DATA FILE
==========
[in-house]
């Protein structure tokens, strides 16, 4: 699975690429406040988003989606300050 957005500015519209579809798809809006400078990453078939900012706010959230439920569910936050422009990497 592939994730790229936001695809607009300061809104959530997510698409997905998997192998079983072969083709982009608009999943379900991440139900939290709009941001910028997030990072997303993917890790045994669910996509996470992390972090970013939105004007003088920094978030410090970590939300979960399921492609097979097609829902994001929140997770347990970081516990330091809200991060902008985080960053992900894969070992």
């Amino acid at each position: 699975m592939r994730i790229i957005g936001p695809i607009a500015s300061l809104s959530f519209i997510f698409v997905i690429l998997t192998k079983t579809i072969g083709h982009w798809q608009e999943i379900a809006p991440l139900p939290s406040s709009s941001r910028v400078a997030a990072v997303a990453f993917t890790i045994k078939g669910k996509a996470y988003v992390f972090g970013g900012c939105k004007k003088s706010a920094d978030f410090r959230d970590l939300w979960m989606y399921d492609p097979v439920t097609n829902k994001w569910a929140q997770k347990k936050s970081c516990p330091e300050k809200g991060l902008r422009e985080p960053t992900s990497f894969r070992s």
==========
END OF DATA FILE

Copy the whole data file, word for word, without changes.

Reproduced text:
[in-house]
């Protein structure tokens, strides 16, 4: 699975690429406040988003989606300050 957005500015519209579809798809809006400078990453078939900012706010959230439920569910936050422009990497 592939994730790229936001695809607009300061809104959530997510698409997905998997192998079983072969083709982009608009999943379900991440139900939290709009941001910028997030990072997303993917890790045994669910996509996470992390972090970013939105004007003088920094978030410090970590939300979960399921492609097979097609829902994001929140997770347990970081516990330091809200991060902008985080960053992900894969070992």
């Amino acid at each position: 699975m592939r994730i790229i957005g936001p695809i607009a500015s300061l809104s959530f519209i997510f698409v997905i690429l998997t192998k079983t579809i072969g083709h982009w798809q608009e999943i379900a809006p991440l139900p939290s406040s709009s941001r910028v400078a997030a990072v997303a990453f993917t890790i045994k078939g669910k996509a996470y988003v992390f972090g970013g900012c939105k004007k003088s706010a920094d978030f410090r959230d970590l939300w979960m989606y399921d492609p097979v439920t097609n829902k994001w569910a929140q997770k347990k936050s970081c516990p330091e300050k809200g991060l902008r422009e985080p960053t992900s990497f894969r070992s």